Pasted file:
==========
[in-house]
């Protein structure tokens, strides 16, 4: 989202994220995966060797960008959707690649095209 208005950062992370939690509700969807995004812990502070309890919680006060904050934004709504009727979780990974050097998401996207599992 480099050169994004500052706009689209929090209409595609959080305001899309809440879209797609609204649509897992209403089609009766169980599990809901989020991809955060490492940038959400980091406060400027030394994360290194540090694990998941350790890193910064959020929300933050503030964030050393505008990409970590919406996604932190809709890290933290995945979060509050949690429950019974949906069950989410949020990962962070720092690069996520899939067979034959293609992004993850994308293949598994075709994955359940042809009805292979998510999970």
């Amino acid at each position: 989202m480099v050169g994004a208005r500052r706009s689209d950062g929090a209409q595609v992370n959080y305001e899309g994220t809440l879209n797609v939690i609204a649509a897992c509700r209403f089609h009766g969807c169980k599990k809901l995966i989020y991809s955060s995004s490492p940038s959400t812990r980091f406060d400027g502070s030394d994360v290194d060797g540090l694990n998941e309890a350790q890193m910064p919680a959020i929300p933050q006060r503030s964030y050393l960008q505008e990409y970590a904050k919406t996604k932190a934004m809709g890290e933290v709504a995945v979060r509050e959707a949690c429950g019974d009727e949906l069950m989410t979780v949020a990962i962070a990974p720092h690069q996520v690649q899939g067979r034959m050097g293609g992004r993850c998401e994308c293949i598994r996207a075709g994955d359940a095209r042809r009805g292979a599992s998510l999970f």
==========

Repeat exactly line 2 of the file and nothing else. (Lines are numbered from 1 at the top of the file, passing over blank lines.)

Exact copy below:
């Protein structure tokens, strides 16, 4: 989202994220995966060797960008959707690649095209 208005950062992370939690509700969807995004812990502070309890919680006060904050934004709504009727979780990974050097998401996207599992 480099050169994004500052706009689209929090209409595609959080305001899309809440879209797609609204649509897992209403089609009766169980599990809901989020991809955060490492940038959400980091406060400027030394994360290194540090694990998941350790890193910064959020929300933050503030964030050393505008990409970590919406996604932190809709890290933290995945979060509050949690429950019974949906069950989410949020990962962070720092690069996520899939067979034959293609992004993850994308293949598994075709994955359940042809009805292979998510999970």